Well, can you imagine what kind of house I rented? Three floors stacked like a stucco layer cake. No furniture and no phone. It was the garage that was the deal maker. Richard and the boys were flying to Omaha so my parents could give us their 4-cylinder Oldsmobile Firenza station wagon. We hadn’t had a car in 11 years so this was a BIG deal. We couldn’t park our new/old car on the street!
My family arrived. It was then I realized it wasn’t New York that made me feel stressed. It was my family. Not a good sign. The house I’d rented had recently been remodeled and all of the construction had stirred up the scorpions. Every time we took a shower, a scorpion climbed out of the drain. Just the anticipation of their appearance made the shower scene in “Psycho” seem G-rated. There were so many scorpions that I took to sleeping with a flashlight on and aimed at the ceiling. Just in case.
Four days after we’d moved in, the toilet on the second floor wouldn’t flush. We tied a dog leash to a bucket and lowered it into the cistern beneath the patio to get water while awaiting the eminent arrival of the “handyman.” We carried the bucket of water up two flights of stairs just so we could use the toilet. I was starting to feel like I lived in Africa – my life was starting to revolve around obtaining water. All I needed was a jar to transport it on my head.
I’d first been shown the house during siesta time, the only time of day it turned out that the aerobic studio across the street was not open. We were awakened at 6 a.m. each morning by a pulsating disco beat and a woman yelling, “Uno, dos, tres!” They knocked off for siesta then continued until 10 p.m. Disco was still alive in San Miguel.
The burro next door began braying at the crack of dawn. This was followed by ten minutes of silence and then the braying started in earnest. We joked that it was the Mexican snooze alarm. And the coyote tethered to the roof on the other side of us howled at night. We laid awake in bed. Less than three weeks into our sojourn, we’d lapsed into severe culture shock. For the first time I uttered the “L word” – leave.
There was one small problem. I’d signed a two-year lease and our landlord, Pat, had no intention of letting us wriggle out of it. Pat was a widow from Michigan who’d retired to Mexico. She’d married a local attorney, a certain Sr. Caballero. Pat bore more than a passing resemblance to Marjorie Mane’s “Ma Kettle” character. Finally, we told Pat we needed to talk about our situation. I’d paid first and last month’s rent plus a security/cleaning deposit, so I thought that just maybe, she’d let us off the hook.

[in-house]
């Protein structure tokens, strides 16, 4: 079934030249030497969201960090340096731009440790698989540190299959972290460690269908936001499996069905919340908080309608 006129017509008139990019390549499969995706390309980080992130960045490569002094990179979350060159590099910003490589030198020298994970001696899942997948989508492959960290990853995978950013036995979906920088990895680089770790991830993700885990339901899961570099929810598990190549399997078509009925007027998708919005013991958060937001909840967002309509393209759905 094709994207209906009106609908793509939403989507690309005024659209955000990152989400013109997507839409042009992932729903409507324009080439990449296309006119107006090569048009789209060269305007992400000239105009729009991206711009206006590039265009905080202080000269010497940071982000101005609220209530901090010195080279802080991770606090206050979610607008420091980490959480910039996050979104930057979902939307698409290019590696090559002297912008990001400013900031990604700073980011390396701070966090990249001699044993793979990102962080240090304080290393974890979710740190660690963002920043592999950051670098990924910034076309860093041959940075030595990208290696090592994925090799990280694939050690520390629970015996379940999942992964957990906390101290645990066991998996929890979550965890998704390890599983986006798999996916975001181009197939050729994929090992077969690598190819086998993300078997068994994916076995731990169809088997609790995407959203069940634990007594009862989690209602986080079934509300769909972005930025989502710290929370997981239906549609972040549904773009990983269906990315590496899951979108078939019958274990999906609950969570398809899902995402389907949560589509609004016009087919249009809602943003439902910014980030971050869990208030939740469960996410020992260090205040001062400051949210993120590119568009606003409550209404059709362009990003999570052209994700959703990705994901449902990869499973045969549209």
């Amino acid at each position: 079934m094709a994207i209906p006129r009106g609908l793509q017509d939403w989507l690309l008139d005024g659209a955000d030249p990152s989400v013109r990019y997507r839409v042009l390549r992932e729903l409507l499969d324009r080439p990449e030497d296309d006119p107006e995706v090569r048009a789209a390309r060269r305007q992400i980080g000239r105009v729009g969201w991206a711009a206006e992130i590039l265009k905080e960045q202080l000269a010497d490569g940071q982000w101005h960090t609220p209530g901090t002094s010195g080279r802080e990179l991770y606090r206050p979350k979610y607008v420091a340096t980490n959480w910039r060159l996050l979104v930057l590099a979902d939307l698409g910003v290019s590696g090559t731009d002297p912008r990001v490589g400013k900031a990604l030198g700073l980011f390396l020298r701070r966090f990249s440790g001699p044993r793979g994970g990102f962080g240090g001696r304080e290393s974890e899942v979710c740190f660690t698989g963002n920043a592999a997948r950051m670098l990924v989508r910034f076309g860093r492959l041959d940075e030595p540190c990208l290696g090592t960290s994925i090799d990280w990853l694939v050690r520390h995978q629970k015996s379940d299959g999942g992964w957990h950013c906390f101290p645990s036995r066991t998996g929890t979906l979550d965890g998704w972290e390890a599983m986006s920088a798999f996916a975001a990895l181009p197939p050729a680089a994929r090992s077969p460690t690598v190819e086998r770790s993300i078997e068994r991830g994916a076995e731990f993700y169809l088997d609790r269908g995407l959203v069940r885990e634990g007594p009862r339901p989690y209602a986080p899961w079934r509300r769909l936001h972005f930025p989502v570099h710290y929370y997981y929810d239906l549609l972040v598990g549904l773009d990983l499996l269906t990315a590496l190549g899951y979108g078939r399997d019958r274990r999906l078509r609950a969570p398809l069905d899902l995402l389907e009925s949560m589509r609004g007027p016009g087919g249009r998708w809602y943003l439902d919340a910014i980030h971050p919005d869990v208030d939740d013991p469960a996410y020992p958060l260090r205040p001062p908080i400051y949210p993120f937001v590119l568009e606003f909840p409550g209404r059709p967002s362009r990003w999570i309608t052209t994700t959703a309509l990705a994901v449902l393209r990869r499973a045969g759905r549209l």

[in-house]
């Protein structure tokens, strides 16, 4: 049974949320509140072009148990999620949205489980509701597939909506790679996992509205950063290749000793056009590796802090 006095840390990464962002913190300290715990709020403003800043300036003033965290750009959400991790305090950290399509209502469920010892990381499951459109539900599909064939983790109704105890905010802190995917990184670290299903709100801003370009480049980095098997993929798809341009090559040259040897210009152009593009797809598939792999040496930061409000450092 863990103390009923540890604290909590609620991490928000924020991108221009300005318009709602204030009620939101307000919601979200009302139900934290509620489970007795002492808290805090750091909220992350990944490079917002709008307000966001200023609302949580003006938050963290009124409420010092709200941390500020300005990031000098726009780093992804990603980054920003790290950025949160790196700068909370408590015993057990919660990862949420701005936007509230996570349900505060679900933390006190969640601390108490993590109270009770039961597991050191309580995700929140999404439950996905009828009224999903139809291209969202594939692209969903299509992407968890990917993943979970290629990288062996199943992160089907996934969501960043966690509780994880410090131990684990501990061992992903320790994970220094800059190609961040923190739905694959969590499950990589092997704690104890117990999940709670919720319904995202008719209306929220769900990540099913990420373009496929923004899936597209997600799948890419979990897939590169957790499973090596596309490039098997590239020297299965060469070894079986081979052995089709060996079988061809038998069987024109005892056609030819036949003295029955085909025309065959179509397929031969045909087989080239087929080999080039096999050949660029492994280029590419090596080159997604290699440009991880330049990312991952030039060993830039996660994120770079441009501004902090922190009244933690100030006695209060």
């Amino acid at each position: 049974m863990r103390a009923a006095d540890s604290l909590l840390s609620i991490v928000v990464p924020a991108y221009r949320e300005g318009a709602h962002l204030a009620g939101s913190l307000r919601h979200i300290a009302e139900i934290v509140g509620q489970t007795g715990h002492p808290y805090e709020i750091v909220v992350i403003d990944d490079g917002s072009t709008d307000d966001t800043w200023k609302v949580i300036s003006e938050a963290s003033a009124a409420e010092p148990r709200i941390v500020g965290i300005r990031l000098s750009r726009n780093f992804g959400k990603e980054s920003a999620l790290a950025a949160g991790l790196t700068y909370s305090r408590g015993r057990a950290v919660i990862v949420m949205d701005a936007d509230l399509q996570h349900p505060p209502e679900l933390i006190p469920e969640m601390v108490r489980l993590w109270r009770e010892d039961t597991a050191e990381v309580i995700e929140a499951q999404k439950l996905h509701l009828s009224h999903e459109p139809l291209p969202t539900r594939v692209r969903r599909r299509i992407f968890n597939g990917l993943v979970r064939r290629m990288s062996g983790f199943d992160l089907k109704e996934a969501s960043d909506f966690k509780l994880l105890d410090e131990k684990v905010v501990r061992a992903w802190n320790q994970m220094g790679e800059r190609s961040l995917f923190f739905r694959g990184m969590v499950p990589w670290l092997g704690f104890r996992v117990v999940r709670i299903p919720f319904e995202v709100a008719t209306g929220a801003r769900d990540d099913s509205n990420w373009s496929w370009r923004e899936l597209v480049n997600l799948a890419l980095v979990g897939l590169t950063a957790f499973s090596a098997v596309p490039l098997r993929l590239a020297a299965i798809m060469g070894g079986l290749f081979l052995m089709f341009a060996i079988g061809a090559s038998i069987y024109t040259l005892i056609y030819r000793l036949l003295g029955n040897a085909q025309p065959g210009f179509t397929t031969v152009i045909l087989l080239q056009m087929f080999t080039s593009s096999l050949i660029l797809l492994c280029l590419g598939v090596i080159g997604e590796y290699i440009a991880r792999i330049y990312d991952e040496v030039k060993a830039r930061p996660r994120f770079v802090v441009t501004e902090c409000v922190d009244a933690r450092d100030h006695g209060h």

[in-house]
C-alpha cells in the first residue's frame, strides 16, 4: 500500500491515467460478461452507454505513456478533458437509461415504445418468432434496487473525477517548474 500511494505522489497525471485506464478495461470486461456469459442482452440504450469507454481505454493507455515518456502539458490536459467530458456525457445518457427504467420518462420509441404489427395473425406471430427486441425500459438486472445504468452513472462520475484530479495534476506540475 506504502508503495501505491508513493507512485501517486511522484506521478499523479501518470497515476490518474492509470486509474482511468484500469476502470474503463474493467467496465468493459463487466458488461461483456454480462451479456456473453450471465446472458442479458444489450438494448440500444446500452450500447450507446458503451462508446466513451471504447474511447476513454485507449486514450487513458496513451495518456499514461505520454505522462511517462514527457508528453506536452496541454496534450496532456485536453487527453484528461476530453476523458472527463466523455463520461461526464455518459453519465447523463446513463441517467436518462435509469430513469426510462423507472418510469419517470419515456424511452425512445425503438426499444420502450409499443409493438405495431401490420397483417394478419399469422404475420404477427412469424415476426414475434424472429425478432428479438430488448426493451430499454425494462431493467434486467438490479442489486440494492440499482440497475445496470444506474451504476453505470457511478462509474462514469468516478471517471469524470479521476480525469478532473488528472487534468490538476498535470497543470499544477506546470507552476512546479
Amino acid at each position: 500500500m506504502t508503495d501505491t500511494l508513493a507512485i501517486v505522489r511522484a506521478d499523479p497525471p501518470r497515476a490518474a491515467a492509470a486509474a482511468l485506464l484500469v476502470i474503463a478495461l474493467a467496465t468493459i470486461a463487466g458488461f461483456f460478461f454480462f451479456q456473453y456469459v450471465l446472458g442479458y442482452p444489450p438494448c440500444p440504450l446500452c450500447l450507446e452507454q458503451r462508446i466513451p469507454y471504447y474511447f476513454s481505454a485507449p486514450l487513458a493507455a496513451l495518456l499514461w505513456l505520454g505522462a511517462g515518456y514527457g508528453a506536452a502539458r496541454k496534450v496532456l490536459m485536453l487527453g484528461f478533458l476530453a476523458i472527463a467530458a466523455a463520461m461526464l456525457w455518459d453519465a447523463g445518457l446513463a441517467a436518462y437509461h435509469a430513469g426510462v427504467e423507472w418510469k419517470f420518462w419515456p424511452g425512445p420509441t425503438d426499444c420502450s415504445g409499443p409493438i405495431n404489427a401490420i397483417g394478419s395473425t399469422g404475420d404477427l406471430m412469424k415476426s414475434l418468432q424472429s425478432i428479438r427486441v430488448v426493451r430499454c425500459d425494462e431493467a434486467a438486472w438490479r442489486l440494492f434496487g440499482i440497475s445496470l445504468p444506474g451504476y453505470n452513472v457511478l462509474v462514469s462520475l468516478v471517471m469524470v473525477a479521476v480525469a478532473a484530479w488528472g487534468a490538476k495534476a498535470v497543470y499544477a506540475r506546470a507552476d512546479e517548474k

Just in case she wanted to play hardball, I was the designated weeper. The trouble was, once I started crying, “I want to go home,” it was no longer an act. I really wanted to go home. Pat was unfazed. “You know what you need?” she said matter of factly. “You need to go to the corn roast over at the Presbyterian church and meet some nice folks.” She added that if we did try and break the lease, her husband, Sr. Caberro, would have our car impounded so we COULDN’T leave.
Panicking, I ran up to the U.S. Consulate to talk to Colonel Maher, an ex-CIA op, whom I’d met with once before. It was siesta time and the consulate was officially closed, but the shuttered windows to his office were open. I could see him sitting in the dark, feet up on his desk, and smoking a cigar. He looked like he was plotting to overthrow a mid-sized country.
I called to him and he came over to the window. I breathlessly explained our predicament. He listened attentively, chomping on the cigar before giving me his best legal advice. “I know Sr. Cabellero,” he said. “He’s well connected. So my advice to you is to disappear.” The shutters snapped shut.
Now when I’d leased the house, we’d also inherited a maid, Lara, from the previous tenants. Lara was incredibly kind and was paid so little I would have felt guilty not to keep her on. We’d never had a maid before and I felt so awkward about having someone clean up after me that I walked around and helped her clean. Lara told me the previous tenants, two American women, had left suddenly in the middle of the night after only two months. A pattern was beginning to emerge..